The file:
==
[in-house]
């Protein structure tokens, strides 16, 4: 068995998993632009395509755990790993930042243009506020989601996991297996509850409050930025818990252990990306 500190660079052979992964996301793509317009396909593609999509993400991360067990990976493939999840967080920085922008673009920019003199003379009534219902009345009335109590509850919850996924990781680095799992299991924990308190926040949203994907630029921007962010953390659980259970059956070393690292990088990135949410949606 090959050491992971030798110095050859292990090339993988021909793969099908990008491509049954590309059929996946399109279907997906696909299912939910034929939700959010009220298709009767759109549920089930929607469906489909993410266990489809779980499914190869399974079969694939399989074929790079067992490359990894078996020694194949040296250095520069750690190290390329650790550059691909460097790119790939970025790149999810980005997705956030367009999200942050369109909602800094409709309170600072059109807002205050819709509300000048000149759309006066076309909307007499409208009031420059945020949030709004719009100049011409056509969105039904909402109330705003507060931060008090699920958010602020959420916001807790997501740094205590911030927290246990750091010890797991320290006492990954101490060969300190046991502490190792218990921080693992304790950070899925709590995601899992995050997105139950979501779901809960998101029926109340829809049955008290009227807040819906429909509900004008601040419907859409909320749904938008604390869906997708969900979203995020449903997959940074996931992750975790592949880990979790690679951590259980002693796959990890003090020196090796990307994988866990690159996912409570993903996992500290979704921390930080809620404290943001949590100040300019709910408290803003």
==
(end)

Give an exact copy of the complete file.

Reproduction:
[in-house]
């Protein structure tokens, strides 16, 4: 068995998993632009395509755990790993930042243009506020989601996991297996509850409050930025818990252990990306 500190660079052979992964996301793509317009396909593609999509993400991360067990990976493939999840967080920085922008673009920019003199003379009534219902009345009335109590509850919850996924990781680095799992299991924990308190926040949203994907630029921007962010953390659980259970059956070393690292990088990135949410949606 090959050491992971030798110095050859292990090339993988021909793969099908990008491509049954590309059929996946399109279907997906696909299912939910034929939700959010009220298709009767759109549920089930929607469906489909993410266990489809779980499914190869399974079969694939399989074929790079067992490359990894078996020694194949040296250095520069750690190290390329650790550059691909460097790119790939970025790149999810980005997705956030367009999200942050369109909602800094409709309170600072059109807002205050819709509300000048000149759309006066076309909307007499409208009031420059945020949030709004719009100049011409056509969105039904909402109330705003507060931060008090699920958010602020959420916001807790997501740094205590911030927290246990750091010890797991320290006492990954101490060969300190046991502490190792218990921080693992304790950070899925709590995601899992995050997105139950979501779901809960998101029926109340829809049955008290009227807040819906429909509900004008601040419907859409909320749904938008604390869906997708969900979203995020449903997959940074996931992750975790592949880990979790690679951590259980002693796959990890003090020196090796990307994988866990690159996912409570993903996992500290979704921390930080809620404290943001949590100040300019709910408290803003």